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Fathers of the Church

Decrees of Fabian

Description

Some maxims on such matters as fasting, marriage law, the necessary age for priests to be ordained, and the minimum number of times the faithful ought to communicate each year.

Provenance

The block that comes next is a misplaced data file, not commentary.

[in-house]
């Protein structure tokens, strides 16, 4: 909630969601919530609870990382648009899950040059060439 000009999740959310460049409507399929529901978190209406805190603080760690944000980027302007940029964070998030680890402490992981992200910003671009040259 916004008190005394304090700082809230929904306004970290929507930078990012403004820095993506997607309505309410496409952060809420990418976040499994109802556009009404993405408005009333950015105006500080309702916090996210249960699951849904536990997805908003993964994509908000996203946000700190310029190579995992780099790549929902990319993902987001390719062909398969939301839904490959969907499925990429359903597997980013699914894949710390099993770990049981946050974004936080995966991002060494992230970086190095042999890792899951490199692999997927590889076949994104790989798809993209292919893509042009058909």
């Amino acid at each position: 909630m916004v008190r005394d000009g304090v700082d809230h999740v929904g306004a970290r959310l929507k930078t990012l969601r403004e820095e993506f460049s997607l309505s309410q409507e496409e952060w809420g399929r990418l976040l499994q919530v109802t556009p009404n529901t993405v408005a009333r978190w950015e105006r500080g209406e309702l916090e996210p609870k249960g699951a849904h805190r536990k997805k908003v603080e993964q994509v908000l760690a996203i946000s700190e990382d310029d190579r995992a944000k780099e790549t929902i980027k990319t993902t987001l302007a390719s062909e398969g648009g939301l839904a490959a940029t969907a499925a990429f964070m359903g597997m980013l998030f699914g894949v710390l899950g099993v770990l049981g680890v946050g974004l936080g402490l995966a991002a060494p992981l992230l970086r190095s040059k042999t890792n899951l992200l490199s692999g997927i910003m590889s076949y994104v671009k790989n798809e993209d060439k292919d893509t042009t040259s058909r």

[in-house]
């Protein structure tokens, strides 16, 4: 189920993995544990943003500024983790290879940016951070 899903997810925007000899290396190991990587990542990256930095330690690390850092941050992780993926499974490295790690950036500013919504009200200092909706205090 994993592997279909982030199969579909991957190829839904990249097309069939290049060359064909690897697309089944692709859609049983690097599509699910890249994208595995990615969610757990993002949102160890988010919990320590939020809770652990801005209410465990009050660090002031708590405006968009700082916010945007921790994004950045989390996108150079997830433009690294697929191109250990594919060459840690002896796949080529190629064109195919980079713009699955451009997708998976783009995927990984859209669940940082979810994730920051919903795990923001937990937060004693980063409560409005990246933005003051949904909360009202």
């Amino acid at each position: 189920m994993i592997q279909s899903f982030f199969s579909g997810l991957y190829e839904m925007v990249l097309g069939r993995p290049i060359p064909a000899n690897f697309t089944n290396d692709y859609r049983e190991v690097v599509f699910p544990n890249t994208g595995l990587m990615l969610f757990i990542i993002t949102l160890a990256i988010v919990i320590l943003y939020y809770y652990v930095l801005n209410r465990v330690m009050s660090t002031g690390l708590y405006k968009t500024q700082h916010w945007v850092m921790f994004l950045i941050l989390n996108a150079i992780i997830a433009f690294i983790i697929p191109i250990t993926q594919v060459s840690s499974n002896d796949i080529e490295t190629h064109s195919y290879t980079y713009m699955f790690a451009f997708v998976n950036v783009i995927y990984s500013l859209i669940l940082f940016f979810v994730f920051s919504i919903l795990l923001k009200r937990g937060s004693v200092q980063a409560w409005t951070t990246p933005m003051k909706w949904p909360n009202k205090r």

One of the False Decretals, an assortment of Papal letters contained in a collection of canon laws written in France under the name Isidore Mercator. All scholars agree that this collection of papal documents is forged: the earliest manuscript is from the ninth century, and no reference to the collection can be found before that time. Also, many of these Papal epistles cite documents that were issued later in time than the epistle's supposed date. Scholars of the Middle Ages believed in the authenticity of this collection, but canonists and scholars of the Rennaissance began to detect inconsistencies in these works and their supposed historical context. Through much scholarly investigation, the "earliest" epistles, especially those attributed to Clement, were declared spurious. Despite the growing number of scholars who rejected the authenticity of these epistles, the official "Corpus Juris" of 1580 upheld them, probably due to the reluctance of the great canonist Antonio Augustin to wholly reject them, even though he doubted their genuineness. In 1628 the Protestant scholar Blondel issued his masterful study of this collection, in which he rejected their authenticity. From that time on the matter was settled. The clever forger Isidore drew nearly 10,000 phrases from many different authors and incorporated them into his style. He used reference books such as the Liber Pontificalis, a work that covered the Popes beginning with Saint Peter, to find Popes who had issued a document that had since been lost. Then he would attribute one of his spurious epistles to that particular Pope in order to lend historical credence to his collection. He interspersed groups of authentic Papal or canonical works with his forgeries, thus enhancing the credibility of his collection. The canonical laws enumerated by Isidore's Papal epistles respond to the tumultuous state of the church in his time. During his reign, Emperor Charlemagne bound up Church and State with one another: as a temporal ruler he had called together synods and approved their decisions. After his death the Carlovingian dynasty began to break up, which greatly impacted the Church due to Charlemagne's legacy of intertwined Church and State. The bishops were used as weapons or tools of opposing parties, who would also fight over Church property. The bishops' call for reform (ecclesiastical freedom, immunization of church property) were consistently opposed by the nobles. In such confusion, the principles of Isidore in his forged canonical documents concerning the relationship between Church and State were opportune.